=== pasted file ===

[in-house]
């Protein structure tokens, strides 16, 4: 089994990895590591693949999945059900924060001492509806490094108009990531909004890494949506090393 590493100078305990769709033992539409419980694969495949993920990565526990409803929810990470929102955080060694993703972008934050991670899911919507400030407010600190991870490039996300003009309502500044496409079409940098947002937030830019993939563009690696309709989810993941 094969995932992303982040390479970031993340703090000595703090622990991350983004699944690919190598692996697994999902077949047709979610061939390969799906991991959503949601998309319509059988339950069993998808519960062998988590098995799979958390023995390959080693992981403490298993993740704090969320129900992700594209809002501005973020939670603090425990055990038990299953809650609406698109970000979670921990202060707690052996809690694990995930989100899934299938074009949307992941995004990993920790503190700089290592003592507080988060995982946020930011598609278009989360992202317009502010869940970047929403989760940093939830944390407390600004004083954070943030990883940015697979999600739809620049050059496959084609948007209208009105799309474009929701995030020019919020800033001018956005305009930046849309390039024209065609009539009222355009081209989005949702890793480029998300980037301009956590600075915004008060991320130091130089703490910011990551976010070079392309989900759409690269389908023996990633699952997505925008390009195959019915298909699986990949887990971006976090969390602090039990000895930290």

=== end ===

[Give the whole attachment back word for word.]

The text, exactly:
[in-house]
């Protein structure tokens, strides 16, 4: 089994990895590591693949999945059900924060001492509806490094108009990531909004890494949506090393 590493100078305990769709033992539409419980694969495949993920990565526990409803929810990470929102955080060694993703972008934050991670899911919507400030407010600190991870490039996300003009309502500044496409079409940098947002937030830019993939563009690696309709989810993941 094969995932992303982040390479970031993340703090000595703090622990991350983004699944690919190598692996697994999902077949047709979610061939390969799906991991959503949601998309319509059988339950069993998808519960062998988590098995799979958390023995390959080693992981403490298993993740704090969320129900992700594209809002501005973020939670603090425990055990038990299953809650609406698109970000979670921990202060707690052996809690694990995930989100899934299938074009949307992941995004990993920790503190700089290592003592507080988060995982946020930011598609278009989360992202317009502010869940970047929403989760940093939830944390407390600004004083954070943030990883940015697979999600739809620049050059496959084609948007209208009105799309474009929701995030020019919020800033001018956005305009930046849309390039024209065609009539009222355009081209989005949702890793480029998300980037301009956590600075915004008060991320130091130089703490910011990551976010070079392309989900759409690269389908023996990633699952997505925008390009195959019915298909699986990949887990971006976090969390602090039990000895930290």